Dharma Momma

I’m a Buddhist and a Mother. This is what I do.

November 4, 2008

Filed under: family — mandora @ 1:53 am

I’ve started nesting. Already. Normally it’s a sign that the baby is on the way. What do you think, is there any more room in there?


Today I tackled our bedroom. Something that I’ve been wanting to do for a long time, but just couldn’t work up the energy for. With the Chicken crawling and cruising all over the place and getting into literally everything that isn’t nailed down, I really couldn’t put it off any longer. I took the opportunity to not only babyproof the space, but also to make it more functional for what I’m going to need in the upcoming months. We lowered the bed so that Chicken can get on and off easily, moved some furniture to the basement to make room for the baby’s bassinet, and created a surface to put books and papers on for when I start school in January. Also, I tried to make it a little more ‘cozy’ feeling, since I anticipate spending quite a lot of time in here (hopefully) very soon while in labour. I think it looks pretty awesome. 🙂room1

And, just because she learned to play the soup-pot drums like a champ this week:



On being a wife and mother October 27, 2008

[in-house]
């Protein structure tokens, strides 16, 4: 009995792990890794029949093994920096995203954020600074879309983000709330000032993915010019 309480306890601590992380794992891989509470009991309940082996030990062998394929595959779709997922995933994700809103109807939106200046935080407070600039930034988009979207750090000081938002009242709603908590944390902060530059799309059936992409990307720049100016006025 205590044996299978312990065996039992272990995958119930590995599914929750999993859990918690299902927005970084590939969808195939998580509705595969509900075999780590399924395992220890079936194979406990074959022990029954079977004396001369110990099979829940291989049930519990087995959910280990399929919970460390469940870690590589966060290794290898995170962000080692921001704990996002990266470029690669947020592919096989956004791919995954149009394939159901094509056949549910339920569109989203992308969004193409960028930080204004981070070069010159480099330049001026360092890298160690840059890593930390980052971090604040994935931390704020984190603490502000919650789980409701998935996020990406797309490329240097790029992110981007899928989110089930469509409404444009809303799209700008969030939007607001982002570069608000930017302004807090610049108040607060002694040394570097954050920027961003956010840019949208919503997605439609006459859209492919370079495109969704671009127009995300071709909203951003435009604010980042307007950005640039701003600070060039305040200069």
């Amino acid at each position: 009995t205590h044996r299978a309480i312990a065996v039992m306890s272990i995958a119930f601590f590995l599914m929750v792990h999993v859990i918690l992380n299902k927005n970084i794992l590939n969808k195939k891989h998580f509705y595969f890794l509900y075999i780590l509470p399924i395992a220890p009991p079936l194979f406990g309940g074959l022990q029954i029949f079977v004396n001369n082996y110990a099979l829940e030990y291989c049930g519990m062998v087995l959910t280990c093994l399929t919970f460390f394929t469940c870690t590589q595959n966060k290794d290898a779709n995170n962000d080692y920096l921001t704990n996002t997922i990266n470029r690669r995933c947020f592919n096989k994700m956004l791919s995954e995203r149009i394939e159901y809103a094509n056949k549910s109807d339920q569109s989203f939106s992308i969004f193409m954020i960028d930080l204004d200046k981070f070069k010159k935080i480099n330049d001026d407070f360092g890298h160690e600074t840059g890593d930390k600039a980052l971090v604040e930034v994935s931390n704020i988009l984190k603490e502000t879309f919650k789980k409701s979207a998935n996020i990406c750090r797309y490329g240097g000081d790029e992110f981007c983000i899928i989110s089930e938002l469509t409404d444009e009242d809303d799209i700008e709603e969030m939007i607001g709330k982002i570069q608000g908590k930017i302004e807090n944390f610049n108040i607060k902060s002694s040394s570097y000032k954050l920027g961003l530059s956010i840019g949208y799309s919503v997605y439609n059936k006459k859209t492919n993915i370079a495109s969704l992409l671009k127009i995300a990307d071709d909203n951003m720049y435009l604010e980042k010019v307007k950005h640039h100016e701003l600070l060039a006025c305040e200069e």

Filed under: family,parenting,reflection — mandora @ 4:20 pm

I’ve been doing a lot of reflection lately about what the titles of ‘wife’ and ‘mother’ entail.  When I think about my ideal in both cases, I have to return to my grandmothers.  One, my moms mom, exemplifies everything that both these words mean.  She, in everything she does, puts her family ahead of herself.  She demanded to stay home and raise children and run the household when she married my grandfather, and saw it as her duty and privilege as a woman to do so. I’ve never heard her speak ill of anyone, and would offer a warm bed and a hot meal to anyone in need without a second thought.  Today she is in her 80’s and very sick, but still insists on entertaining the extended family every Sunday, even if it’s just for ordered-in pizza.  She is the true definition of the word ‘nurturer’, which I think defines the role of both wife and mother.

My dads mom on the other hand, although an equally committed mother, was led down a different path.  A working mother of five, my nana is the absolute toughest lady you will ever meet.  You do NOT cross her, unless you want a good backhand to the head.  Once, she fell while crossing the railroad tracks at 70 years old, sliced her leg open to the bone, and took 2 buses and walked 5 blocks to the hospital to get it stitched while holding the two pieces of torn flesh together. She has set the example for me that I want to achieve in being an unflinching, strong and capable woman.  Whereas in my first pregnancy, I did a lot of complaining and feeling sorry for myself, this time around I am determined to follow her example and ‘suck it up’.